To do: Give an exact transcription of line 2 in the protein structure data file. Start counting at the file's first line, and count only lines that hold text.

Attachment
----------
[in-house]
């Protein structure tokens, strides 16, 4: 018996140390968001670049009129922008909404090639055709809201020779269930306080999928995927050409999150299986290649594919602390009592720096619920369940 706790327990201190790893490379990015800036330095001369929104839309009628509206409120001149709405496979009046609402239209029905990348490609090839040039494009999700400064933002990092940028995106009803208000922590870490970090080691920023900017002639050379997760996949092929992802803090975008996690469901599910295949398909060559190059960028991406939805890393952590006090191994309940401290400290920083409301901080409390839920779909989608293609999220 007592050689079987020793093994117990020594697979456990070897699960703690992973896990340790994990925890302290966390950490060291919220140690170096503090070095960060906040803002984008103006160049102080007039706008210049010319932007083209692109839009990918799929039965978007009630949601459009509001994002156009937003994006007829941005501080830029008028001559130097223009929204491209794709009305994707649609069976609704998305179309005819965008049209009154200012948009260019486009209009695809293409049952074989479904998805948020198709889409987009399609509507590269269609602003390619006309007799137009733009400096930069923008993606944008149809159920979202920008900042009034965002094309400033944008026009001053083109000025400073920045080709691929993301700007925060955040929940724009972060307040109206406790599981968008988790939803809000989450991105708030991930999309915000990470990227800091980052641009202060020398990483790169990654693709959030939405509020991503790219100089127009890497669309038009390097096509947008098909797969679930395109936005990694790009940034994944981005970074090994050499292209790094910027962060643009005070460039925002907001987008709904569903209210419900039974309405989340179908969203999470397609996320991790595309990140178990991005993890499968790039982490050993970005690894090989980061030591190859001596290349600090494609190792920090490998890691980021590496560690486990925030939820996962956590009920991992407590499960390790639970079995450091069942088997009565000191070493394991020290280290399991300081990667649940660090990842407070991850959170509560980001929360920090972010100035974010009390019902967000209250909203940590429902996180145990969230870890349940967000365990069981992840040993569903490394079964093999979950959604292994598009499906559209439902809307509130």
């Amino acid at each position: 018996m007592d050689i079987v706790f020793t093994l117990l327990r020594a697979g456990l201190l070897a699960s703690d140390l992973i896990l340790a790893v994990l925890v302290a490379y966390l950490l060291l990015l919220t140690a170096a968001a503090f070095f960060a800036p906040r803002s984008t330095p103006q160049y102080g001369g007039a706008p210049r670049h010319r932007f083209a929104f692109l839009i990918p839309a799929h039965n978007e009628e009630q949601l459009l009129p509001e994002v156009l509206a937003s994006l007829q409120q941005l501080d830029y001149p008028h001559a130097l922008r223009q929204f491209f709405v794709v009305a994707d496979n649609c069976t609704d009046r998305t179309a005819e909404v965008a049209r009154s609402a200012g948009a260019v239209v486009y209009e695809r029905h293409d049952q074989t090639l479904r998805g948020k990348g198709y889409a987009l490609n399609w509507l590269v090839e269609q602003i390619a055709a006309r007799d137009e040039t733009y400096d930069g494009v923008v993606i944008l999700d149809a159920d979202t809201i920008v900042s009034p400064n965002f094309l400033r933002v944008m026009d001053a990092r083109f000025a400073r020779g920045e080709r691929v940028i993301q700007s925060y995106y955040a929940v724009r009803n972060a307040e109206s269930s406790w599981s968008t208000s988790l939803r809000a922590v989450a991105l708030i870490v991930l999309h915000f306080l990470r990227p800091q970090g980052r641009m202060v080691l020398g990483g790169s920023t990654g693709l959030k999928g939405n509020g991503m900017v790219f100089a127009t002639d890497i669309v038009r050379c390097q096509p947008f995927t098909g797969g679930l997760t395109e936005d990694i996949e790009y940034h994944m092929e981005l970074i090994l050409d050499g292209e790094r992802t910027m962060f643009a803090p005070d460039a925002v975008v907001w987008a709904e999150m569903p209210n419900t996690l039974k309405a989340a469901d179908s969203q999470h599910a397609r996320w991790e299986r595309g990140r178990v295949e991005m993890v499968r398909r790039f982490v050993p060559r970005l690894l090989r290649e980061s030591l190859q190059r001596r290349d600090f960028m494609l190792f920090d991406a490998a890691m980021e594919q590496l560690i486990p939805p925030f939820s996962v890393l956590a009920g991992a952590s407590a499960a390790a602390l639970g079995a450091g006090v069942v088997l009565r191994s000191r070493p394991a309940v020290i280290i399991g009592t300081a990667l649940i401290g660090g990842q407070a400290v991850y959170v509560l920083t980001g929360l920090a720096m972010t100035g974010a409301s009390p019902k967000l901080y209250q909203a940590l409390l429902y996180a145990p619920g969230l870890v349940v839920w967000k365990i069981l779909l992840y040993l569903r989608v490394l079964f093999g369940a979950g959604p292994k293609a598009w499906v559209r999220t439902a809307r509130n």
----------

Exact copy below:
């Protein structure tokens, strides 16, 4: 018996140390968001670049009129922008909404090639055709809201020779269930306080999928995927050409999150299986290649594919602390009592720096619920369940 706790327990201190790893490379990015800036330095001369929104839309009628509206409120001149709405496979009046609402239209029905990348490609090839040039494009999700400064933002990092940028995106009803208000922590870490970090080691920023900017002639050379997760996949092929992802803090975008996690469901599910295949398909060559190059960028991406939805890393952590006090191994309940401290400290920083409301901080409390839920779909989608293609999220 007592050689079987020793093994117990020594697979456990070897699960703690992973896990340790994990925890302290966390950490060291919220140690170096503090070095960060906040803002984008103006160049102080007039706008210049010319932007083209692109839009990918799929039965978007009630949601459009509001994002156009937003994006007829941005501080830029008028001559130097223009929204491209794709009305994707649609069976609704998305179309005819965008049209009154200012948009260019486009209009695809293409049952074989479904998805948020198709889409987009399609509507590269269609602003390619006309007799137009733009400096930069923008993606944008149809159920979202920008900042009034965002094309400033944008026009001053083109000025400073920045080709691929993301700007925060955040929940724009972060307040109206406790599981968008988790939803809000989450991105708030991930999309915000990470990227800091980052641009202060020398990483790169990654693709959030939405509020991503790219100089127009890497669309038009390097096509947008098909797969679930395109936005990694790009940034994944981005970074090994050499292209790094910027962060643009005070460039925002907001987008709904569903209210419900039974309405989340179908969203999470397609996320991790595309990140178990991005993890499968790039982490050993970005690894090989980061030591190859001596290349600090494609190792920090490998890691980021590496560690486990925030939820996962956590009920991992407590499960390790639970079995450091069942088997009565000191070493394991020290280290399991300081990667649940660090990842407070991850959170509560980001929360920090972010100035974010009390019902967000209250909203940590429902996180145990969230870890349940967000365990069981992840040993569903490394079964093999979950959604292994598009499906559209439902809307509130």